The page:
This Day On The Street
Continue to site
ADVERTISEMENT
This account is pending registration confirmation. Please click on the link within the confirmation email previously sent you to complete registration.
Need a new registration confirmation email? Click here

Scripps Research Institute Scientists Find Promising New Approach To Preventing Progression Of Breast Cancer

LA JOLLA, Calif. , Feb. 15, 2013 /PRNewswire-USNewswire/ -- Doctors currently struggle to determine whether a breast tumor is likely to shift into an aggressive, life-threatening mode—an issue with profound implications for treatment. Now a group from The Scripps Research Institute (TSRI) has identified a mechanism through which mitochondria, the powerhouses of a cell, control tumor aggressiveness. Based on their findings, the team developed a simple treatment that inhibits cancer progression and prolongs life when tested in mice.

The research team, which describes its results February 15, 2013, in an article published online ahead of print by The Journal of Clinical Investigation, hopes to proceed quickly to human clinical trials to test this new approach using drugs already in use for other conditions.

Looking at Clues

The TSRI laboratory of Associate Professor Brunhilde H. Felding studies cancer, especially the mechanisms that control metastasis, the spread of cancer from its primary site to distant organs in the body.

Past research suggested that mutations affecting mitochondria, which are key to energy production in cells, strongly influence whether a tumor becomes aggressive. But the mechanism was not clear.

"We decided to investigate a specific protein complex, called mitochondrial complex I, that critically determines the energy output of cellular respiration," said the study's first author, Antonio F. Santidrian, a research associate in Felding's laboratory. To do this, the group teamed up with Akemi and Takao Yagi at TSRI, who are leading experts in complex I research. Using unique reagents from the Yagi group, the Felding team discovered that the balance of key metabolic cofactors processed by complex I—specifically, nicotinamide adenine dinucleotide (NAD +) and NADH, the form it takes after accepting a key electron in the energy production cycle—was disturbed in aggressive breast cancer cells.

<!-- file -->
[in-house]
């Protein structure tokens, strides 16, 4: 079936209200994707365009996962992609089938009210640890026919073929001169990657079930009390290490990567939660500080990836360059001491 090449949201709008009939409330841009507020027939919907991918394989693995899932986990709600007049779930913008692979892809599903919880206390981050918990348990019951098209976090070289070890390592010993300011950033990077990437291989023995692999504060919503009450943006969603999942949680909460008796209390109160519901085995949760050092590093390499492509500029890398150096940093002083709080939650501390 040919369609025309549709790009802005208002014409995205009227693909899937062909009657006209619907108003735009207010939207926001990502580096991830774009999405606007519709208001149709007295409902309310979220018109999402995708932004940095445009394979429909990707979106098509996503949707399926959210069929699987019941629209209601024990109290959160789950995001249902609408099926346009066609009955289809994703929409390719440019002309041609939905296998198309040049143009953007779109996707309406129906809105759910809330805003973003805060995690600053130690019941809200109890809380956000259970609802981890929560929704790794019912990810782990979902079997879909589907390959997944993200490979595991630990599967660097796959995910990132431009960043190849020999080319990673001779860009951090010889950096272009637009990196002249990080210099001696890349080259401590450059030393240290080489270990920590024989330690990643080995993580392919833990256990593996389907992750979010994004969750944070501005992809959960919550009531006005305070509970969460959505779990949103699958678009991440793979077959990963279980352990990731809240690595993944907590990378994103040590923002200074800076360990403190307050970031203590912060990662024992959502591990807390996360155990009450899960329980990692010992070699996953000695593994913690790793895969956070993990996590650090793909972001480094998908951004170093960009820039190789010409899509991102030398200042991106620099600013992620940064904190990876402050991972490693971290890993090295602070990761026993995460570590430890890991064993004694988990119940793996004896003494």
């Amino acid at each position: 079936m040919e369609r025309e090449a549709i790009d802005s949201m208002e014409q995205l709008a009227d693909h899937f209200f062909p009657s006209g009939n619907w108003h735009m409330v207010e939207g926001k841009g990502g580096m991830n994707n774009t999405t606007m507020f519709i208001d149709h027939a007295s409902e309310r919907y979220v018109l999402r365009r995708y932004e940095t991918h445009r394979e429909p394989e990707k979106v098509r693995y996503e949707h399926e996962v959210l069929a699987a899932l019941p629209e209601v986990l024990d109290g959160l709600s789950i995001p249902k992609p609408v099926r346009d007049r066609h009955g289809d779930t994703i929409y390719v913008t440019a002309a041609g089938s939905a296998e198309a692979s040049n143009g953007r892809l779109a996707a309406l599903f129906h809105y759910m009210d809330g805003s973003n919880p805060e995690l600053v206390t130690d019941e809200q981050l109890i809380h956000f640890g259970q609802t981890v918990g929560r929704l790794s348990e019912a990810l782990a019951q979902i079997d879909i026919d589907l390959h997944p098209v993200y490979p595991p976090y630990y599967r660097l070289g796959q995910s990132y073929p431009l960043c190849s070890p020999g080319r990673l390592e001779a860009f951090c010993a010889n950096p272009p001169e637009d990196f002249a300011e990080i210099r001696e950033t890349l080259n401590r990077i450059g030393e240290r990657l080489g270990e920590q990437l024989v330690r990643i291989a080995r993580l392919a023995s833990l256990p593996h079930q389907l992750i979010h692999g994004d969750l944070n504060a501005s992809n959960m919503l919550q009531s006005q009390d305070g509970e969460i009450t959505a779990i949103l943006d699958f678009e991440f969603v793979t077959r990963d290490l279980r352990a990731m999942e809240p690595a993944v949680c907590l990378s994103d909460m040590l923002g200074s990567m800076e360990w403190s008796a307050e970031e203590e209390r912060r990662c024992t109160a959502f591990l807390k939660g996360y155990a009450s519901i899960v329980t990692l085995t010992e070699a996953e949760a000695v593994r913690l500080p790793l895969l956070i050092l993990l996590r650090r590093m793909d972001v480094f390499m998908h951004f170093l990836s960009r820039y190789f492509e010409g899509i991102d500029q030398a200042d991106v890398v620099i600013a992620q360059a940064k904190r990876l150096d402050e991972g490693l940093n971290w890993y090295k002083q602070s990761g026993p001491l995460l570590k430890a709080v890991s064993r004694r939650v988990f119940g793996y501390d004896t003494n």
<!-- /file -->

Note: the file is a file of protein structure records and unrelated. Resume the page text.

Exciting Results

To find out if the balance of NAD + and NADH was critical for tumor cell behavior, the team proceeded to insert a yeast gene into cancer cells that caused a shift toward more NAD +. To the scientists' amazement, this shift caused the tumor cells to become less aggressive.

"It was a really happy moment for me," said Santidrian. But the more exciting moments, he said, were yet to come.

1 of 3

Check Out Our Best Services for Investors

Action Alerts PLUS

Portfolio Manager Jim Cramer and Director of Research Jack Mohr reveal their investment tactics while giving advanced notice before every trade.

Product Features:
  • $2.5+ million portfolio
  • Large-cap and dividend focus
  • Intraday trade alerts from Cramer
Quant Ratings

Access the tool that DOMINATES the Russell 2000 and the S&P 500.

Product Features:
  • Buy, hold, or sell recommendations for over 4,300 stocks
  • Unlimited research reports on your favorite stocks
  • A custom stock screener
Stocks Under $10

David Peltier uncovers low dollar stocks with serious upside potential that are flying under Wall Street's radar.

Product Features:
  • Model portfolio
  • Stocks trading below $10
  • Intraday trade alerts
14-Days Free
Only $9.95
14-Days Free
Submit an article to us!
SYM TRADE IT LAST %CHG

Markets

DOW 17,928.20 -142.20 -0.79%
S&P 500 2,089.46 -25.03 -1.18%
NASDAQ 4,939.3270 -77.6020 -1.55%

Partners Compare Online Brokers

Free Reports

Top Rated Stocks Top Rated Funds Top Rated ETFs